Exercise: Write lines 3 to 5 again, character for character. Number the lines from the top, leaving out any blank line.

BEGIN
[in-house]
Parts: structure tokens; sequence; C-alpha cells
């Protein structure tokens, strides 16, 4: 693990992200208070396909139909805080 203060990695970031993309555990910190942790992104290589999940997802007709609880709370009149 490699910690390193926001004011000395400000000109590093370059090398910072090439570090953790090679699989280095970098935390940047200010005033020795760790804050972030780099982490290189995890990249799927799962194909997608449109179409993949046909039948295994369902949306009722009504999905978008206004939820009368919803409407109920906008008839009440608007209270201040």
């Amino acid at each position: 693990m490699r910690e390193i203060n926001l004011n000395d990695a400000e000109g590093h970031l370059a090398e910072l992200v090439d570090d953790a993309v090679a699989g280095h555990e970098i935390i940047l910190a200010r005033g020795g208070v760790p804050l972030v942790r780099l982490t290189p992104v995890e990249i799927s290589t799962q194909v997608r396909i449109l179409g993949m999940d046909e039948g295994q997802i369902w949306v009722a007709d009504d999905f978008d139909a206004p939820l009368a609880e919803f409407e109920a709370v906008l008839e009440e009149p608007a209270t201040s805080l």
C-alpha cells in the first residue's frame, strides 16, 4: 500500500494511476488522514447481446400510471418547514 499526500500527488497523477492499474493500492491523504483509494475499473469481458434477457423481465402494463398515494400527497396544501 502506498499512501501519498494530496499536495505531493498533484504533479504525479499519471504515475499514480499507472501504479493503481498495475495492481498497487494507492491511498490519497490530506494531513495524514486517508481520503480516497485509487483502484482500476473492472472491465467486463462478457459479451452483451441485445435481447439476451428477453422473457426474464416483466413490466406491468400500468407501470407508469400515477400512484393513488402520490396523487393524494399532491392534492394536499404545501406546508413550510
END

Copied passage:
């Protein structure tokens, strides 16, 4: 693990992200208070396909139909805080 203060990695970031993309555990910190942790992104290589999940997802007709609880709370009149 490699910690390193926001004011000395400000000109590093370059090398910072090439570090953790090679699989280095970098935390940047200010005033020795760790804050972030780099982490290189995890990249799927799962194909997608449109179409993949046909039948295994369902949306009722009504999905978008206004939820009368919803409407109920906008008839009440608007209270201040």
């Amino acid at each position: 693990m490699r910690e390193i203060n926001l004011n000395d990695a400000e000109g590093h970031l370059a090398e910072l992200v090439d570090d953790a993309v090679a699989g280095h555990e970098i935390i940047l910190a200010r005033g020795g208070v760790p804050l972030v942790r780099l982490t290189p992104v995890e990249i799927s290589t799962q194909v997608r396909i449109l179409g993949m999940d046909e039948g295994q997802i369902w949306v009722a007709d009504d999905f978008d139909a206004p939820l009368a609880e919803f409407e109920a709370v906008l008839e009440e009149p608007a209270t201040s805080l």
C-alpha cells in the first residue's frame, strides 16, 4: 500500500494511476488522514447481446400510471418547514 499526500500527488497523477492499474493500492491523504483509494475499473469481458434477457423481465402494463398515494400527497396544501 502506498499512501501519498494530496499536495505531493498533484504533479504525479499519471504515475499514480499507472501504479493503481498495475495492481498497487494507492491511498490519497490530506494531513495524514486517508481520503480516497485509487483502484482500476473492472472491465467486463462478457459479451452483451441485445435481447439476451428477453422473457426474464416483466413490466406491468400500468407501470407508469400515477400512484393513488402520490396523487393524494399532491392534492394536499404545501406546508413550510